After a vaccine developed by Pfizer and BioNTech recently showed that it was over 90 percent effective in preventing the infection, Russia also announced that its NO 1 candidate Sputnik was 92 percent effective. This data comes from the first interim analysis of data from its Phase 3 clinical trial that was conducted in…
There wasn’t a lot of information in the statement released by the RDIF and came out just two days after Pfizer Inc. released its data. According to a report by The Associated Press, some experts suggest that the Russian data may have been rushed out to keep up with the worldwide race for a successful coronavirus vaccine.
“Whilst encouraging, I worry that these data have been rushed out on the back of the Pfizer/BioNtech announcement earlier in the week. The Sputnik data are based on only 20 cases of COVID-19 in the trial participants, compared to more than 90 cases in the earlier trial,” Eleanor Riley, professor of immunology and infectious disease at the University of Edinburgh, told Reuters.
“It is particularly important that the pre-set criteria for unblinding the trial data are adhered to avoid cherry-picking the data. Anything less than this risks a public loss of trust in all vaccines, which would be a disaster,” she added.
Professor Bodo Plachter, Deputy Director of the Institue of Virologie, Mainz University Teaching Hospital, told Reuters, “This looks quite good at first sight, but we certainly need longer-term observations to draw valid conclusions about efficacy and side effects. The same goes for Pfizer’s and BioNTech’s numbers.”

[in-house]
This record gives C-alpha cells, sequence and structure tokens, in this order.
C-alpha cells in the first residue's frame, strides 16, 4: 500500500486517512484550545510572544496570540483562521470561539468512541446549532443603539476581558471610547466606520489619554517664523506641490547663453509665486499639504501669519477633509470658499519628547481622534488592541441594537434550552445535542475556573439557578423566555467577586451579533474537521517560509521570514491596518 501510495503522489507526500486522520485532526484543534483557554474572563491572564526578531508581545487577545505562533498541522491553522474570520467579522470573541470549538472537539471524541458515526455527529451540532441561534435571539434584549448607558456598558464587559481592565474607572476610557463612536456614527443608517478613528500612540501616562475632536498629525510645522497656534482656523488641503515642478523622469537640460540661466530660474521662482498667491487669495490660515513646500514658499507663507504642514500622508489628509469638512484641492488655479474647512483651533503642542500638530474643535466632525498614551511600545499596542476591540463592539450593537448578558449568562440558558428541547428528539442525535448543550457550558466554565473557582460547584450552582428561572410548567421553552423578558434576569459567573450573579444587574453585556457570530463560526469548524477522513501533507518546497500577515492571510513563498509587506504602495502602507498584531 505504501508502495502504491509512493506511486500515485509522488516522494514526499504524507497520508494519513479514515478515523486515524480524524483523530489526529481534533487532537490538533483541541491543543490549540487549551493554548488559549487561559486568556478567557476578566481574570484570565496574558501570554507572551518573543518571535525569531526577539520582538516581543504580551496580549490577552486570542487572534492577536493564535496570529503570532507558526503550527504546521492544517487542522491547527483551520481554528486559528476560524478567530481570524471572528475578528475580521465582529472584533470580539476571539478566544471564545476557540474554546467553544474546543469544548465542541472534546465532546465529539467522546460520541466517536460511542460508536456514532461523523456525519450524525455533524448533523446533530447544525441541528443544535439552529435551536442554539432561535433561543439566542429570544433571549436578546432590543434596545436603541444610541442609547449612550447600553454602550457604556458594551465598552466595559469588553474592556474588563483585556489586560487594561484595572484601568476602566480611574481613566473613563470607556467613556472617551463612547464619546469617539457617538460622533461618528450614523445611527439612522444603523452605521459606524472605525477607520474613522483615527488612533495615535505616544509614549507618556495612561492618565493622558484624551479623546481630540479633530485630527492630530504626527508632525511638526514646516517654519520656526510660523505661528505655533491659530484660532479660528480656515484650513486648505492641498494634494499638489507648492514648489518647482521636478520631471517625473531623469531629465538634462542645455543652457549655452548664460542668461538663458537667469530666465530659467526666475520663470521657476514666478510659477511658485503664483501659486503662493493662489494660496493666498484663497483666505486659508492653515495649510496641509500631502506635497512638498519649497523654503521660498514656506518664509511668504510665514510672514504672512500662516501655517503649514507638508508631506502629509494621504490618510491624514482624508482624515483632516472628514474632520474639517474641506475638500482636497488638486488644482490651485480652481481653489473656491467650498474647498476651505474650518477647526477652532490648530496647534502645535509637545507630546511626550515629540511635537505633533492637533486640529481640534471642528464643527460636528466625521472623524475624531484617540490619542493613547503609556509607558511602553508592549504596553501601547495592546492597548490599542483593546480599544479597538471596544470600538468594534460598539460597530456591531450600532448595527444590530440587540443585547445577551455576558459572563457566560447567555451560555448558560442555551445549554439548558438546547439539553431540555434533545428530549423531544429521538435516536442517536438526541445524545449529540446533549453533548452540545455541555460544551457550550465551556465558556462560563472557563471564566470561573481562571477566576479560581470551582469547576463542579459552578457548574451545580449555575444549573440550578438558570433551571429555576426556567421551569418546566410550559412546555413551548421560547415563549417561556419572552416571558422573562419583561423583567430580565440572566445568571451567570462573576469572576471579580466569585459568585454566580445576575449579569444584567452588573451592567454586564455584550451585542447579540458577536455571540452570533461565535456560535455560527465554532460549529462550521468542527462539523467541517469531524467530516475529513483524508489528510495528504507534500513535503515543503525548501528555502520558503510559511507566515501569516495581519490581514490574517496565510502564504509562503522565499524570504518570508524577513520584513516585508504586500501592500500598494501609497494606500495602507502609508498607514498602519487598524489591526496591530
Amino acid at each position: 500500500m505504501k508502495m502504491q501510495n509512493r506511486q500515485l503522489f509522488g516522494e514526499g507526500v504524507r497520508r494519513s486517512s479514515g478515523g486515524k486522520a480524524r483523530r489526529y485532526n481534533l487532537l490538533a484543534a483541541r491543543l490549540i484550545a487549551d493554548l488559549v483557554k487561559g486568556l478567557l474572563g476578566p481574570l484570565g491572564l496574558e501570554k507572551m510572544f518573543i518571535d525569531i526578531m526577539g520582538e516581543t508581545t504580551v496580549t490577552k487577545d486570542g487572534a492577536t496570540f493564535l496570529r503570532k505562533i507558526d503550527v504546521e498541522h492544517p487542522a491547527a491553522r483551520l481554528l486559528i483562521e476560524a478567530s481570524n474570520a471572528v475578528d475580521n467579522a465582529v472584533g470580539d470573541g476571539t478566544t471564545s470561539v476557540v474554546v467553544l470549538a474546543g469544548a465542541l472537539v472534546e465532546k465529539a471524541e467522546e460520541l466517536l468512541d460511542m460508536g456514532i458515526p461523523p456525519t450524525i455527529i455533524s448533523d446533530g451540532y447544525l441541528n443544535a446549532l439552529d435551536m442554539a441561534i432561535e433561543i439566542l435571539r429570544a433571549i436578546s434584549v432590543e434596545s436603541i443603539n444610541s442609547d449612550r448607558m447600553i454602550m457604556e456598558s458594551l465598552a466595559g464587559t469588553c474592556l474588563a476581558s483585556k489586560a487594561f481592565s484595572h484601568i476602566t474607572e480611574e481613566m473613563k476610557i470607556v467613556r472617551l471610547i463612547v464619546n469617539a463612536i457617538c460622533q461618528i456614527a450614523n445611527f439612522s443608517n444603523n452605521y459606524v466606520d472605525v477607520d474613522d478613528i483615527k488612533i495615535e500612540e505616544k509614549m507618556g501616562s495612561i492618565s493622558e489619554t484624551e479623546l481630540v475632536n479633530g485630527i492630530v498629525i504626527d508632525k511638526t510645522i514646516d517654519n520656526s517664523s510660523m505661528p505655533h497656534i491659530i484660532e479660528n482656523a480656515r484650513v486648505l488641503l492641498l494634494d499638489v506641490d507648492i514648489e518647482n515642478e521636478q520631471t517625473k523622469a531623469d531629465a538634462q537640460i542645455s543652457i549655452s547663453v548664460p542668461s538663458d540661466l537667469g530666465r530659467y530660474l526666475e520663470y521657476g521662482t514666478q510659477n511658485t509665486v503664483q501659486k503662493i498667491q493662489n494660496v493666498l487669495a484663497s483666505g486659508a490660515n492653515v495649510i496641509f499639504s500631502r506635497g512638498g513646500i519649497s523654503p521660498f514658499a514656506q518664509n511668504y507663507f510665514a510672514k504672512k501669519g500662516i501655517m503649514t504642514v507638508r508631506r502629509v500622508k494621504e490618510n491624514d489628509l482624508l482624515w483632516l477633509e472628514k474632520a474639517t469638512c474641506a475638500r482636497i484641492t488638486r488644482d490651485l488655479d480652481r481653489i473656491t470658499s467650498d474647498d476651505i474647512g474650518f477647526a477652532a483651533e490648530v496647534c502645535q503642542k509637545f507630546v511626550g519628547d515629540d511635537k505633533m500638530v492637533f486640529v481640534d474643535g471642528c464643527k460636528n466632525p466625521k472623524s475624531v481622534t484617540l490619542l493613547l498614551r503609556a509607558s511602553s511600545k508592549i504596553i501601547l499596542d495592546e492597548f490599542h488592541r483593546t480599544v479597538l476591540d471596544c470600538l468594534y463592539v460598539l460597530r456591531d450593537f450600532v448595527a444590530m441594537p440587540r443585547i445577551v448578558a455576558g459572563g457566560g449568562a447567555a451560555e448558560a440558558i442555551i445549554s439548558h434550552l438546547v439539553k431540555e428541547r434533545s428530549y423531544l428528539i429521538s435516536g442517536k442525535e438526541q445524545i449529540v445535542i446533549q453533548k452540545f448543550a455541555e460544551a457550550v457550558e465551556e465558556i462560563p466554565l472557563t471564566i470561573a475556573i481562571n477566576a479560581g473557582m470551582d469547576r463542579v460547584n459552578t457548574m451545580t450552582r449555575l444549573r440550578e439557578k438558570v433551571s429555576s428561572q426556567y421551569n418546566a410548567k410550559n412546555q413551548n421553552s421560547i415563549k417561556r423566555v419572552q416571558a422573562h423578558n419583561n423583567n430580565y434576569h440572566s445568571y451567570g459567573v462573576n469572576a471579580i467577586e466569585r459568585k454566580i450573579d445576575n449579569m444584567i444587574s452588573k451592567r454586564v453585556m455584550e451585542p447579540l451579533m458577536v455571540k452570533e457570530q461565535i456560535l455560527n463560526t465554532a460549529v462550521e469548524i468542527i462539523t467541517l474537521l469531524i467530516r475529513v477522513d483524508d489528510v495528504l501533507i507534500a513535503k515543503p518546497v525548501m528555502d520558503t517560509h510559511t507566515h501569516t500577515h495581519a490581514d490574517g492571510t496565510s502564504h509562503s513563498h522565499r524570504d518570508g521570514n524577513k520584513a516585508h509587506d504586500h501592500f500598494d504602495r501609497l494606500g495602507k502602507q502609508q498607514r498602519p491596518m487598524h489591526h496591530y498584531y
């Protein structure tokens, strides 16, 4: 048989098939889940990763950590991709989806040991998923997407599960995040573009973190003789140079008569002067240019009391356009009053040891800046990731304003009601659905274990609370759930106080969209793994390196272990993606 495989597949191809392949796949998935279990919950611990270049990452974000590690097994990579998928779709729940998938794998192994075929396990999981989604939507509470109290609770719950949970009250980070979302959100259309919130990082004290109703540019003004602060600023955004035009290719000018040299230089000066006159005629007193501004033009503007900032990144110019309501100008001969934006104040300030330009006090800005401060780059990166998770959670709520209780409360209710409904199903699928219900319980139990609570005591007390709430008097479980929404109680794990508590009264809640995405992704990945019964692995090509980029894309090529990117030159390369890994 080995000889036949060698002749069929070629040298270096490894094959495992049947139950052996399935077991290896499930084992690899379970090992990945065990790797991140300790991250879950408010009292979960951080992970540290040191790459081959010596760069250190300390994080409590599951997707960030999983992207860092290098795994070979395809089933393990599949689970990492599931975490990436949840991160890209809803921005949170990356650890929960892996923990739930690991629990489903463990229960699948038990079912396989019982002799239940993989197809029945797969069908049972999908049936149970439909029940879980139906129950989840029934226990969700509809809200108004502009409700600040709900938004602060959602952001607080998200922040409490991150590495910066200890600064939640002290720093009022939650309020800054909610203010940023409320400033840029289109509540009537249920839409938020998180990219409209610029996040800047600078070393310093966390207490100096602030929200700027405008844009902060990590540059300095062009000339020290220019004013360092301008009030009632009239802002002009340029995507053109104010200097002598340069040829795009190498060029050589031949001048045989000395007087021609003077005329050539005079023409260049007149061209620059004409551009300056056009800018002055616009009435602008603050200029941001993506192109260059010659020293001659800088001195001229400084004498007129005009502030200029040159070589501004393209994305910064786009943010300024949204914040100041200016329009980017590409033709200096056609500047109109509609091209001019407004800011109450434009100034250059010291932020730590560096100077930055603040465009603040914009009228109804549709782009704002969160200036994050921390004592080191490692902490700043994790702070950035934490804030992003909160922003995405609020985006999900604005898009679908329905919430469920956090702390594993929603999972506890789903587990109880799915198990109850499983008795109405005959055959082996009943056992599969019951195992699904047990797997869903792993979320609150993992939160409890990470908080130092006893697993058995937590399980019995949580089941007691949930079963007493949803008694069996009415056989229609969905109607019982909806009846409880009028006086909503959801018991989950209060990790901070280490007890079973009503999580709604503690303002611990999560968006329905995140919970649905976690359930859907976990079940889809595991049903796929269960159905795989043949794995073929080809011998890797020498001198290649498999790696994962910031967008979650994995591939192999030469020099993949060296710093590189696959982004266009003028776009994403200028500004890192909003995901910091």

The Sputnik V vaccine, developed by the Gamaleya Scientific Research Institute of Epidemiology and Microbiology, and the Russian defense ministry, is a two-shot vaccine.
According to the statement, from a total of 40,000 volunteers participating in the Phase 3 trials, more than 20,000 volunteers have been vaccinated with the first dose of the vaccine and more than 16,000 volunteers with the first and second doses of the vaccine.
Out of the 16,000 volunteers, there were only 20 confirmed coronavirus infections 21 days after they were immunized, and hence it is 92 % effective.
It remained unclear from the statement of how coronavirus was diagnosed among the trial participants and whether all of them, including those showing no symptoms, were tested for the virus.
The release of “the interim results of the post-registration clinical trials that convincingly demonstrate Sputnik V vaccine’s efficacy gives way to mass vaccination in Russia against COVID-19 in the coming weeks,” Alexander Gintsburg, director of the Moscow-based Gamaleya Insitute that developed the vaccine, was quoted as saying in the statement.
However, in an interview with The Associated Press, Ilya Yasny, head of scientific research at the Russian investment fund Inbio Ventures, pointed out that the efficacy rates may change once all 40,000 volunteers are given the shots.
“How the numbers will change once all 40,000 people are given shots is unclear,” but “I would say it is premature to conclude the analysis.”